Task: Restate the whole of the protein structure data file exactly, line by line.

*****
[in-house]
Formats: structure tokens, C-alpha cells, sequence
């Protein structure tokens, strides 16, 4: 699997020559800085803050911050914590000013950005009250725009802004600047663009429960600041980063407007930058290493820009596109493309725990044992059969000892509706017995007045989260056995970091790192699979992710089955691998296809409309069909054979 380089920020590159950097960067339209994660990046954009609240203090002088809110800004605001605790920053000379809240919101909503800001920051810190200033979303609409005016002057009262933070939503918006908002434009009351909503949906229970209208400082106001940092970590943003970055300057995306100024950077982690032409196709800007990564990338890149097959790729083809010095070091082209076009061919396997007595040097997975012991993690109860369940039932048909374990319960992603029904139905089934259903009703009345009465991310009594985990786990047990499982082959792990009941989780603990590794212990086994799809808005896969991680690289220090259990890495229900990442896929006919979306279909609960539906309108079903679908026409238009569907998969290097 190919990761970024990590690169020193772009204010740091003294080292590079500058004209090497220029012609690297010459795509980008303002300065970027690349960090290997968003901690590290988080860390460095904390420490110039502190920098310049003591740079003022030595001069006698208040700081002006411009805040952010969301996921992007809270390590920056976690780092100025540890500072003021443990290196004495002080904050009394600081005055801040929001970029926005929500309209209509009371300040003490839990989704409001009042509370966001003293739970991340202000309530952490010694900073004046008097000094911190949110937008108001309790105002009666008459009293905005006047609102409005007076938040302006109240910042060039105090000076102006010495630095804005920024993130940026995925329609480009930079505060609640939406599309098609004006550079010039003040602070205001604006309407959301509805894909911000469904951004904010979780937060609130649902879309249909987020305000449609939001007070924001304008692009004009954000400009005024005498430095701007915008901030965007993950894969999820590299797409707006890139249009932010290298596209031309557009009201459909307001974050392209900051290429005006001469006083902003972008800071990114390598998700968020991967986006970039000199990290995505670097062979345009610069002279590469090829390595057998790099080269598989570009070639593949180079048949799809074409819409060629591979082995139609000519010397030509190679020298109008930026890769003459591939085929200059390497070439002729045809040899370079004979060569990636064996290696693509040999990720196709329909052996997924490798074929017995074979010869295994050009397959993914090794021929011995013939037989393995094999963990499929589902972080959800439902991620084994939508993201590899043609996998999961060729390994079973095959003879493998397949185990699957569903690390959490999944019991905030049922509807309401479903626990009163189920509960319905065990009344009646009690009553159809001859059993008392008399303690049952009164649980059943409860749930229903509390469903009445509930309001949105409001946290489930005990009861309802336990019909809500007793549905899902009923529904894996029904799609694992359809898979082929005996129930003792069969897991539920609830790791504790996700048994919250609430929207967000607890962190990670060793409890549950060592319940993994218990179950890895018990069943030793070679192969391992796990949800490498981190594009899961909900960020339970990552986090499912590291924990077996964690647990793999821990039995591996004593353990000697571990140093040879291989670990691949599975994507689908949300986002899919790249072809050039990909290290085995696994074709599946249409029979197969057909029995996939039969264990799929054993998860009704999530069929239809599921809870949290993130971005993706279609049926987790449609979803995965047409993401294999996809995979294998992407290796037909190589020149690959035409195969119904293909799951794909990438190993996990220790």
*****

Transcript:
[in-house]
Formats: structure tokens, C-alpha cells, sequence
């Protein structure tokens, strides 16, 4: 699997020559800085803050911050914590000013950005009250725009802004600047663009429960600041980063407007930058290493820009596109493309725990044992059969000892509706017995007045989260056995970091790192699979992710089955691998296809409309069909054979 380089920020590159950097960067339209994660990046954009609240203090002088809110800004605001605790920053000379809240919101909503800001920051810190200033979303609409005016002057009262933070939503918006908002434009009351909503949906229970209208400082106001940092970590943003970055300057995306100024950077982690032409196709800007990564990338890149097959790729083809010095070091082209076009061919396997007595040097997975012991993690109860369940039932048909374990319960992603029904139905089934259903009703009345009465991310009594985990786990047990499982082959792990009941989780603990590794212990086994799809808005896969991680690289220090259990890495229900990442896929006919979306279909609960539906309108079903679908026409238009569907998969290097 190919990761970024990590690169020193772009204010740091003294080292590079500058004209090497220029012609690297010459795509980008303002300065970027690349960090290997968003901690590290988080860390460095904390420490110039502190920098310049003591740079003022030595001069006698208040700081002006411009805040952010969301996921992007809270390590920056976690780092100025540890500072003021443990290196004495002080904050009394600081005055801040929001970029926005929500309209209509009371300040003490839990989704409001009042509370966001003293739970991340202000309530952490010694900073004046008097000094911190949110937008108001309790105002009666008459009293905005006047609102409005007076938040302006109240910042060039105090000076102006010495630095804005920024993130940026995925329609480009930079505060609640939406599309098609004006550079010039003040602070205001604006309407959301509805894909911000469904951004904010979780937060609130649902879309249909987020305000449609939001007070924001304008692009004009954000400009005024005498430095701007915008901030965007993950894969999820590299797409707006890139249009932010290298596209031309557009009201459909307001974050392209900051290429005006001469006083902003972008800071990114390598998700968020991967986006970039000199990290995505670097062979345009610069002279590469090829390595057998790099080269598989570009070639593949180079048949799809074409819409060629591979082995139609000519010397030509190679020298109008930026890769003459591939085929200059390497070439002729045809040899370079004979060569990636064996290696693509040999990720196709329909052996997924490798074929017995074979010869295994050009397959993914090794021929011995013939037989393995094999963990499929589902972080959800439902991620084994939508993201590899043609996998999961060729390994079973095959003879493998397949185990699957569903690390959490999944019991905030049922509807309401479903626990009163189920509960319905065990009344009646009690009553159809001859059993008392008399303690049952009164649980059943409860749930229903509390469903009445509930309001949105409001946290489930005990009861309802336990019909809500007793549905899902009923529904894996029904799609694992359809898979082929005996129930003792069969897991539920609830790791504790996700048994919250609430929207967000607890962190990670060793409890549950060592319940993994218990179950890895018990069943030793070679192969391992796990949800490498981190594009899961909900960020339970990552986090499912590291924990077996964690647990793999821990039995591996004593353990000697571990140093040879291989670990691949599975994507689908949300986002899919790249072809050039990909290290085995696994074709599946249409029979197969057909029995996939039969264990799929054993998860009704999530069929239809599921809870949290993130971005993706279609049926987790449609979803995965047409993401294999996809995979294998992407290796037909190589020149690959035409195969119904293909799951794909990438190993996990220790």